Philanthropies and nonprofits are often described as the “independent sector.” The current government shutdown has shown how there are in fact two parts to the independent sector: the truly independent nonprofits funded by citizens and foundations who offer voluntary support from their own resources, and the nonprofits who rely on government funding—meaning taxpayer largesse.
Nonprofits that rely on government funding are being shuttered or cutting back during the government shutdown, including charities that provide fuel assistance and meals and lunches to needy children. And it’s not just beneficiaries of charities that are being hurt: nonprofit staff may be sent home without pay—and without the assurance given to furloughed federal employees that they will ultimately be paid for these days.
In some cases, philanthropists are stepping in to provide stopgap funding: Texan philanthropists Laura and John Arnold, for example, gave $10 million to keep open seven Head Start centers that would have closed. But this is the exception; most nonprofits that rely on government funding will just do without for now, even if that means shuttering.
Meanwhile, other nonprofits that rely on private donors continued unabated with their missions. (An outrageous exception: the National Park Service tried to close access to Mount Vernon because NPS staff mistakenly thought it was a federal park instead of what it is: a nonprofit that owns and operates George Washington’s estate.)
Because government is now so central to the mission of providing meals to children at risk of going hungry, either directly (through programs such as SNAP) or indirectly through nonprofits funded by government, that mission is vulnerable to the government shutdown. This critical mission—once carried out by churches and private charities—was taken over by government in order to secure it from the vagaries and uncertainties of private charity, and yet we see today government-funded nonprofits may be more vulnerable than privately funded charities. And it’s not just the mission of providing meals to at-risk children—these concerns hold for many other charitable and philanthropic missions in America once carried out by private citizens and associations, now carried out by government or government-funded agencies.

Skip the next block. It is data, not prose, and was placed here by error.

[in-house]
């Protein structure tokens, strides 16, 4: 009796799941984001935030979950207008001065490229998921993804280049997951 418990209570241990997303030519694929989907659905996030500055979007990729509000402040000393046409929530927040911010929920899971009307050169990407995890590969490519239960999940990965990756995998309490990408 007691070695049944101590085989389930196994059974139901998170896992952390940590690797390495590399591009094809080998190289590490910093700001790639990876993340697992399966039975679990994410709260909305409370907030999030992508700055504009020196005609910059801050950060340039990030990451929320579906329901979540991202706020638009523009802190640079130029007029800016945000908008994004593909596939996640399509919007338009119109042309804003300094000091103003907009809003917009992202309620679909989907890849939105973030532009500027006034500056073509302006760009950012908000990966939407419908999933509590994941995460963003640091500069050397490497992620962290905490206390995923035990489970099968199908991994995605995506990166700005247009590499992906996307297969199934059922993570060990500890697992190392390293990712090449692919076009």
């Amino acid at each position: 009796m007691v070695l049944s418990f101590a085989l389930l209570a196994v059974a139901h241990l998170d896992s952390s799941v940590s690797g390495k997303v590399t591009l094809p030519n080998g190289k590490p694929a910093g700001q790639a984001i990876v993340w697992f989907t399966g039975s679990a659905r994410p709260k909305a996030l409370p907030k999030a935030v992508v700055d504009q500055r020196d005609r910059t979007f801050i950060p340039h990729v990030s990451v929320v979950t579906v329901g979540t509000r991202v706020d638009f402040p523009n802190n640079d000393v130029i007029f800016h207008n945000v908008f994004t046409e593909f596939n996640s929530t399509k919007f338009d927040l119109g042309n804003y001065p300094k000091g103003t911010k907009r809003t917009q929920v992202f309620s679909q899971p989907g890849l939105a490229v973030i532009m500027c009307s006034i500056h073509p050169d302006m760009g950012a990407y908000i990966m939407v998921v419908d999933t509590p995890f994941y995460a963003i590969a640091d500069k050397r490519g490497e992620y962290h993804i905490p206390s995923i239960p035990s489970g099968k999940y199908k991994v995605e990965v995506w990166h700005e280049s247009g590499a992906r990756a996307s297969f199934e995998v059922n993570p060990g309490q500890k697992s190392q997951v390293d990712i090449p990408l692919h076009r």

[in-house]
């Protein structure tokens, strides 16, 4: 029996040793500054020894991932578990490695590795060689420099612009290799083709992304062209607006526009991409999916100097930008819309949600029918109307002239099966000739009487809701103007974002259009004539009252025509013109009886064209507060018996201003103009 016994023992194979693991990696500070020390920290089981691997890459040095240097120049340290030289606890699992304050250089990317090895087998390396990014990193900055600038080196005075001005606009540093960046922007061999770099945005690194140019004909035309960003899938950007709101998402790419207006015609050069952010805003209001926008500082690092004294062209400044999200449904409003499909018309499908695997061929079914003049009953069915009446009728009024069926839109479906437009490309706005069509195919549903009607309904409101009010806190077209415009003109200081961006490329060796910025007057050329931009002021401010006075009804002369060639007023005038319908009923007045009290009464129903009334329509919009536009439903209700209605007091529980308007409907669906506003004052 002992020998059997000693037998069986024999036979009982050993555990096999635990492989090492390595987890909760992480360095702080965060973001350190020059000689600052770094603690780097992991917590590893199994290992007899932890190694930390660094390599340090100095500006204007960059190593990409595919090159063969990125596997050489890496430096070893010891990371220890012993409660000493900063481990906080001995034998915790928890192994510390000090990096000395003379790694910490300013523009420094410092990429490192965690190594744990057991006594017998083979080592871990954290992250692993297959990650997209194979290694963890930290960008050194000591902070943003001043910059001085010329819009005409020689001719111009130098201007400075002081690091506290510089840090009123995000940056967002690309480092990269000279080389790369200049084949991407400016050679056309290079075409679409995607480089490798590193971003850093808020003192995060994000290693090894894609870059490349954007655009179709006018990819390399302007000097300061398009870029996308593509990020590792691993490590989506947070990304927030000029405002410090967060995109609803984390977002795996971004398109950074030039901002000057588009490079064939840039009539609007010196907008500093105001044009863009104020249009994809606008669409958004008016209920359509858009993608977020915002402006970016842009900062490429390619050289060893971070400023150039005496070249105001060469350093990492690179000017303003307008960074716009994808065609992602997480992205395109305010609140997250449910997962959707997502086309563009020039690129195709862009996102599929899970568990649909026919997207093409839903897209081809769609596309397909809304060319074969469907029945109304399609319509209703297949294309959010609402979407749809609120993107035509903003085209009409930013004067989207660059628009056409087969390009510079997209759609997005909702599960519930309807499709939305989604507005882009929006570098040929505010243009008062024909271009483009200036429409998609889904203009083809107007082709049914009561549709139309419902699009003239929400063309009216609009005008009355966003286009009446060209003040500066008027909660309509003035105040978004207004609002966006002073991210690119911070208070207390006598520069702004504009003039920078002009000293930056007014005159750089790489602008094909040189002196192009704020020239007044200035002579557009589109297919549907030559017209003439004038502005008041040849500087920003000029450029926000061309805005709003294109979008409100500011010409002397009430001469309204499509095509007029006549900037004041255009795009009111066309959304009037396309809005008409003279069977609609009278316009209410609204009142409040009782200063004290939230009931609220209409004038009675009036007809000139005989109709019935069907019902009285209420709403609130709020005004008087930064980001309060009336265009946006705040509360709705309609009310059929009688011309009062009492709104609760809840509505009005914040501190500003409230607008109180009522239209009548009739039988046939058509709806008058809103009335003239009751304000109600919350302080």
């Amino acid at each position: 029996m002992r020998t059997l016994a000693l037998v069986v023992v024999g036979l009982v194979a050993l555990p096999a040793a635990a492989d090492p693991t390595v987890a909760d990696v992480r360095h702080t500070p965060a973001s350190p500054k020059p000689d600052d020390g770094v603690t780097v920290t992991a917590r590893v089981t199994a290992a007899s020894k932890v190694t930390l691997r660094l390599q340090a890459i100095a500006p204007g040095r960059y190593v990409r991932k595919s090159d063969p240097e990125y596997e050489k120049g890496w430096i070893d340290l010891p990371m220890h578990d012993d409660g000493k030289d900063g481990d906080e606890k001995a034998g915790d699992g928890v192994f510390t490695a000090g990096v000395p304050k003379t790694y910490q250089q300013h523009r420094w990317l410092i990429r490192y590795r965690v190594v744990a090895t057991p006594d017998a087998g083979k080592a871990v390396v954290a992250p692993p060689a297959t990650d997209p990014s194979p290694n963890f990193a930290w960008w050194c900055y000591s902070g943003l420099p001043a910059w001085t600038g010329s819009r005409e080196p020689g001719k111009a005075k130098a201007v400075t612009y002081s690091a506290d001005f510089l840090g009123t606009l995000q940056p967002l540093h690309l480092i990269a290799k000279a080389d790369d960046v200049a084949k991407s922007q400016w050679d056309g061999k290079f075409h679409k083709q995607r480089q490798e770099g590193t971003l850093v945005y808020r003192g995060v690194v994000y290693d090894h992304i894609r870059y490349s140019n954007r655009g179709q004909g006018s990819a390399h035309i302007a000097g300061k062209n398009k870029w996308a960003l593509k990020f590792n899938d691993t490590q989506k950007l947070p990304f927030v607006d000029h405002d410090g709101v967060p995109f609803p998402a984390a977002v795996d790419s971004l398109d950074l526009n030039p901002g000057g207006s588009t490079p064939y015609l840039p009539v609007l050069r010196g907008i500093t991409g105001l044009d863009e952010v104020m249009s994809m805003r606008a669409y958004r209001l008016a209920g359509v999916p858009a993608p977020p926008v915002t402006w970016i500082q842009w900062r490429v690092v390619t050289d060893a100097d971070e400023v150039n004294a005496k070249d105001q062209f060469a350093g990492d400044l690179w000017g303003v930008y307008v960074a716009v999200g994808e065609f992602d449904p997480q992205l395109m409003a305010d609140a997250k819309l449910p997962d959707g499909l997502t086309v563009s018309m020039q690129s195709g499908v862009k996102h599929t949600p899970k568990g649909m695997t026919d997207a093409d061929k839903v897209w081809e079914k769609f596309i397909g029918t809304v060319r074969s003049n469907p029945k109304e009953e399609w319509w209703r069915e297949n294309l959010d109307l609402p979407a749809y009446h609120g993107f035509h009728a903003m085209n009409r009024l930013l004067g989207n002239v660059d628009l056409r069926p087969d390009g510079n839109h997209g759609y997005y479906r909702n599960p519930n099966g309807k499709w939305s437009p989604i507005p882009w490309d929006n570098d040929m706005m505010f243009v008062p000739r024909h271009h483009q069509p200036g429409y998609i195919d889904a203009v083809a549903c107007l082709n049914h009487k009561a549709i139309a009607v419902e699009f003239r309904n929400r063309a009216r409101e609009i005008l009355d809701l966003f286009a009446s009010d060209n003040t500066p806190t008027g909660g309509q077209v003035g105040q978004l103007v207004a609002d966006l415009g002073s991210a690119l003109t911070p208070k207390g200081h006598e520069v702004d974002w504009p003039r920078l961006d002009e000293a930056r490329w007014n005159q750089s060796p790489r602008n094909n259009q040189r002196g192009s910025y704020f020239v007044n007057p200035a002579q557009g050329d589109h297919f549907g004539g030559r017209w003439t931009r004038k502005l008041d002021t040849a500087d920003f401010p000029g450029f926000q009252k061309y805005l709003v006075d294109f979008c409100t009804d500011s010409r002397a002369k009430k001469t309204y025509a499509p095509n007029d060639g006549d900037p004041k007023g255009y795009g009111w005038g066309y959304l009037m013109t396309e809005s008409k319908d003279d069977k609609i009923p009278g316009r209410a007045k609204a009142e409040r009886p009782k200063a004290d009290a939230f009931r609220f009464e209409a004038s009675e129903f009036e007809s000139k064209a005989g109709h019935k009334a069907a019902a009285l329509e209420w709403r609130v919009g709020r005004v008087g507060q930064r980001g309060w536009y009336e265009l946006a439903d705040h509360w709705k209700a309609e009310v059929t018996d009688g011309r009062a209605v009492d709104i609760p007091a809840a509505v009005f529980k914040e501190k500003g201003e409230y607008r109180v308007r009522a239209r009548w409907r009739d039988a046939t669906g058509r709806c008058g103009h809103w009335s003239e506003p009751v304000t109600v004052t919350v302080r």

And, do these nonprofits do better when they rely on government funding? Jane Addams’s wonderful Chicago settlement house, which tended to the needs of immigrants and the working classes, thrived when she led it with the support of private funders. But when it closed last year in bankruptcy after 123 years of operation, it was largely dependent on funding from various government programs.
Relying on government cannot but risk distorting a nonprofit’s mission. As Nonprofit Quarterly’s Michael Wyland argued, after noting that about one-third of U.S. nonprofit revenues come from government sources:
As any nonprofit leader (or for-profit business owner, for that matter) knows, diversity in revenue sources builds capacity and autonomy. When an organization becomes dependent on a single funding source, its leadership finds itself constrained by that funder’s vision, mission, and methodologies rather than being free to chart their own course. Big money is seductive in its appeal, especially when the money appears to be mission-aligned and benevolent. It’s often only later, with the regulations about contracting practices and board composition or the “guidance” from a donor for the nonprofit to “modify” its activities, that the organization realizes the control they’ve lost and the price they’ve paid for the big money.
There’s no easy way to reclaim for private philanthropy all the important charitable and philanthropic missions now carried out directly or indirectly by government. And, government certainly has a role to play in providing a safety need and social services. But the current government shutdown shows us something of what has been lost when government has taken over these important missions once assumed by citizens.